By MARTA MANTECÓN
John Berger stated that the creation of an image begins by questioning what we see and making certain marks. Drawing, then, is not only to lay out on paper, but also to receive and know with the hand, so that each record contains a whole vital experience which, moreover, is susceptible of being simultaneous with others.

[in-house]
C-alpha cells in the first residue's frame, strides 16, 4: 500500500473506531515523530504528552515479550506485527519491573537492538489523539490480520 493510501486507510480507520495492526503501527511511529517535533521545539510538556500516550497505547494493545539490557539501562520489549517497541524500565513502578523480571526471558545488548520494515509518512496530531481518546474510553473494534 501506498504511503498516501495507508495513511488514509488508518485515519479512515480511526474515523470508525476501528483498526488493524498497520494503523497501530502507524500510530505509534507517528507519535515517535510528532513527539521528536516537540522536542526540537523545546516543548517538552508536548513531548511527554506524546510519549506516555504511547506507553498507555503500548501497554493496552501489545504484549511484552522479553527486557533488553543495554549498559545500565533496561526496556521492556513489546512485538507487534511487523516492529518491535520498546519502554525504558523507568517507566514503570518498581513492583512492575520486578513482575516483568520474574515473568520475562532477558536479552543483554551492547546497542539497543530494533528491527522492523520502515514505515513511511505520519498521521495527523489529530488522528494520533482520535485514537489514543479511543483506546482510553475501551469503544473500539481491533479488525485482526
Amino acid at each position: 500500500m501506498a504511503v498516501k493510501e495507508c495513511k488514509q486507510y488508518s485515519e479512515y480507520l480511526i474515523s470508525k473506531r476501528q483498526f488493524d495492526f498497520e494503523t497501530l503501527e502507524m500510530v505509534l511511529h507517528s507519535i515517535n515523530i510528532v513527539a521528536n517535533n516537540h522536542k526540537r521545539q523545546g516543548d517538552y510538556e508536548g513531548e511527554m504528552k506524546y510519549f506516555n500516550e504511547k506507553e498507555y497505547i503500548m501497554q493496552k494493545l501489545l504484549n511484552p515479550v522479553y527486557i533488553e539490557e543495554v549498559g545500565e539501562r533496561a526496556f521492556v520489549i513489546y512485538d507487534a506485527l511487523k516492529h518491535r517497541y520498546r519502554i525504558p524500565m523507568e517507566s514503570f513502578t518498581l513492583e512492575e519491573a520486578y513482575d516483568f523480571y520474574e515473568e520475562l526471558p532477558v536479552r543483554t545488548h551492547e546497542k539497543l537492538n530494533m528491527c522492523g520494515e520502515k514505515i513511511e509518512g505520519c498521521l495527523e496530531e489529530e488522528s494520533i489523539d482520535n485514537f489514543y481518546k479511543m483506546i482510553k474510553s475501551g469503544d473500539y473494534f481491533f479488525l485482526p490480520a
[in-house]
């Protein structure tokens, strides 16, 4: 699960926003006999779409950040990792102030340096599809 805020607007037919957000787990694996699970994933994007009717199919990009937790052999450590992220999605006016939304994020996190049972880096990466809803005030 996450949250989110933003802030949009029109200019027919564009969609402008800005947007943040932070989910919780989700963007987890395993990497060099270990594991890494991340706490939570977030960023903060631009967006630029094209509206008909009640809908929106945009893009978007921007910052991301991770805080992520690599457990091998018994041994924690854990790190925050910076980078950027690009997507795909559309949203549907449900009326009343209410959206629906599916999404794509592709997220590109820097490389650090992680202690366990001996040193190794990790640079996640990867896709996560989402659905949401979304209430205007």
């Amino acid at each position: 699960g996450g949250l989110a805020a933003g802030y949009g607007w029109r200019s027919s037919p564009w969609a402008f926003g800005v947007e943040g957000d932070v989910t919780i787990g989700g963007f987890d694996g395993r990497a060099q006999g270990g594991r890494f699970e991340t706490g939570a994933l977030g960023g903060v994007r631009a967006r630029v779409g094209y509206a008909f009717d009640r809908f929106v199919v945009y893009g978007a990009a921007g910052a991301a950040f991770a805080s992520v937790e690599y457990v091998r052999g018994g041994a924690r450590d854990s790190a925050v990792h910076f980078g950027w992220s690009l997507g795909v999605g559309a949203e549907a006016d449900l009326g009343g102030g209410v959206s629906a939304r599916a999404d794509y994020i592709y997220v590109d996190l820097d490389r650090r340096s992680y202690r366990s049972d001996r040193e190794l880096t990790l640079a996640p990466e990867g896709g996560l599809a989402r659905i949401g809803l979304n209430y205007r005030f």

Between the visual essay and the sketchbook, Guillermo de Foucault structures his drawings as places where a whole constellation of images coexists and dialogues with written notes. This mise-en-scène serves as a starting point for a series of reflections on artistic practice, sprinkled with notes of humour, where each fragment, with its own nature, perspective and graphic translation, coexists with the rest in an undefined space, with no pretensions of composing a diary or a linear narrative. The drawings simply appear, like passages of an impossible story, punctuated by digressive notes, discontinuous scenes and free associations, with which the artist translates the flow between his own subjectivity and the outside world. The result is small extracts that represent a combination of experiences, impressions, landscapes, figures, artistic references, observations and ideas interconnected in an attractive and strange miscellany, where the forms acquire meaning as part of the same whole, that is to say, a grouping of elements with a common property.